I am like so many of the more than 450,000 folks affected by Joe Vincent Paterno -- thousands of whom work in our industry and who attended Penn State over the past 61 years. It is probably hard for those who didn’t go to Penn State or who didn’t live nearby to fully understand the impact that a football coach could have on so many. But I can tell you that Paterno’s effect on our lives was extraordinary.
Penn State was a very big part of the first 20+ years of my life. Not only did I spend four years in State College in the early 1980s, but my sister, brother, my father, my aunt and my grandmother all graduated from Penn State as well. Plus, I grew up an hour away from the campus, attended my first football game in Beaver Stadium in 1968 when I was five years old, and watched Paterno’s weekly TV talk show every Wednesday night during the football season.
What made Paterno special to most of us was not really what he and his players accomplished on the football field. Certainly, they won a lot of games. Paterno won more games than any other coach in the history of major college football. He won two national championships and had a number of undefeated seasons.
And certainly Paterno’s teams played and acted on the field in a manner different from most other college football players. They wore plain uniforms without names on them. They didn’t celebrate touchdowns or taunt opponents; those who did quickly found themselves in his famous “doghouse” and were benched.
What made Paterno so special was what he and his teams did off the field. Penn State was one of only two large schools never to have been guilty of a major NCAA violation. The players went to class and graduated with degrees at rates that were at or near top of the nation every year since those records have been kept. Players grew up to become important business and civic leaders, great husbands and parents, great teachers in their own right.
Paterno made headlines for turning down millions of dollars to leave State College and coach in the NFL for teams like the Steelers, the Patriots and the Giants. Instead, he and his wife, Sue, stayed in their ranch house on the edge of campus, kept their home phone number listed for any and all to call, donated millions of dollars to the university to expand its library, and led fundraising efforts for the university that sraised hundreds of millions more.
Three months ago Paterno was fired in the aftermath of former coach Jerry Sandusky being charged with serial sex abuse of minors, amid reports that Paterno himself did not follow up his reports of a possible related incident diligently enough to ensure that his superiors investigated it fully and informed police. As Paterno said in a statement soon thereafter, “This is a tragedy. It is one of the great sorrows of my life. With the benefit of hindsight, I wish I had done more.”
Beyond this, what Paterno did or didn’t do is not yet known. To date, the only facts we have are a small portion of grand jury testimony transcript that paints a picture of horrific crimes that Sandusky is alleged to have committed -- crimes that are difficult for any of us, particularly parents, to grasp. While it is natural that we all want to strike out at anyone who might have been involved or might have helped stop this earlier, I believe that it is important first to let all of the facts come out and let due process be served, even if it frustrates our desire to strike back at the horror of the alleged crimes.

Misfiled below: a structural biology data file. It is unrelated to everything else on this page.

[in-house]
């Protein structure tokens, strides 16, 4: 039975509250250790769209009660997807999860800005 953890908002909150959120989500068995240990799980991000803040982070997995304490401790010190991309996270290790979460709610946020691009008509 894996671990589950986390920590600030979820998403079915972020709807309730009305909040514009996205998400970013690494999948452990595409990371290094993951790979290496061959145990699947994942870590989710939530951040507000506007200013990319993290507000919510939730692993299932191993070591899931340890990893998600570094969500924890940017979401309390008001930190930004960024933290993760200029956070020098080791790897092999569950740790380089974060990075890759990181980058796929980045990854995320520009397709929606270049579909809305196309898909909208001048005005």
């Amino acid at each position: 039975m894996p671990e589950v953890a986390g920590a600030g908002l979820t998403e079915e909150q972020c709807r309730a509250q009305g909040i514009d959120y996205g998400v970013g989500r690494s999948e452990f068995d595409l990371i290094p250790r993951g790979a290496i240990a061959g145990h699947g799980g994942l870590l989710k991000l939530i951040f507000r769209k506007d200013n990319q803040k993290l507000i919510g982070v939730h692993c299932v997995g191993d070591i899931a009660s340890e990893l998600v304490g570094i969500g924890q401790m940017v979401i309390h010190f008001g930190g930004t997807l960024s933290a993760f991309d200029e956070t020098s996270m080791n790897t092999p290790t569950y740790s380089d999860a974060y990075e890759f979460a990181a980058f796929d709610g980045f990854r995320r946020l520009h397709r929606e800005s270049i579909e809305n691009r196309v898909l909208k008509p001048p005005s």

Today, on the day of Paterno’s funeral, I praise someone who taught me that you have to work hard every day, even when you think things are going really well, because “You either get better or you get worse. You never stay the same.” Or, that “You are never as good as you look when you win or as bad as you look when you lose.” I praise the person who routinely and randomly stopped students as he walked across campus to ask them about their professors and courses, grilled them on Greek history, or debated them on current events.
Before I went to Penn State, I assumed that a good portion of what we heard about Paterno’s maniacal focus on academics was probably as much fiction and image as fact. What I learned once I was there, and got to know a number of his players well, was that the truth was even better. His forced study halls were infamous. His players walked the talk. Surprisingly, I learned that few of them were personally close to him. He wasn’t a “buddy, buddy” coach. He was a teacher. He was demanding. He held them to higher standards than students at large, which is why his players graduated at rates higher than the rest of the university.
Some saw him as tyrannical. Many players found themselves held to standards much tougher than what they had grown up with. His battles with those who chafed and didn’t want to toe his line are famous. However, I suspect that he may have found special satisfaction these past few months from the fact that that some of the former players who defended him most publicly -- former NFL stars like Franco Harris, Matt Millen and LaVar Arrington -- were notable for their clashes with him when they were undergraduates.
Some have described Paterno’s life as a great Greek tragedy, not unlike those he loved to read. I don’t agree. Joe Paterno is a great American success story. He stood for what was right and great. No one is perfect. He wasn’t. We aren’t perfect, but every day we get up and try. He did this day-in-and-day-out on an amazing public stage for 61 years -- longer and more successfully than anyone before him. For this, he deserves our praise. This is also why I believe that time and the truth will be very good to him.
Thank you Joe Paterno.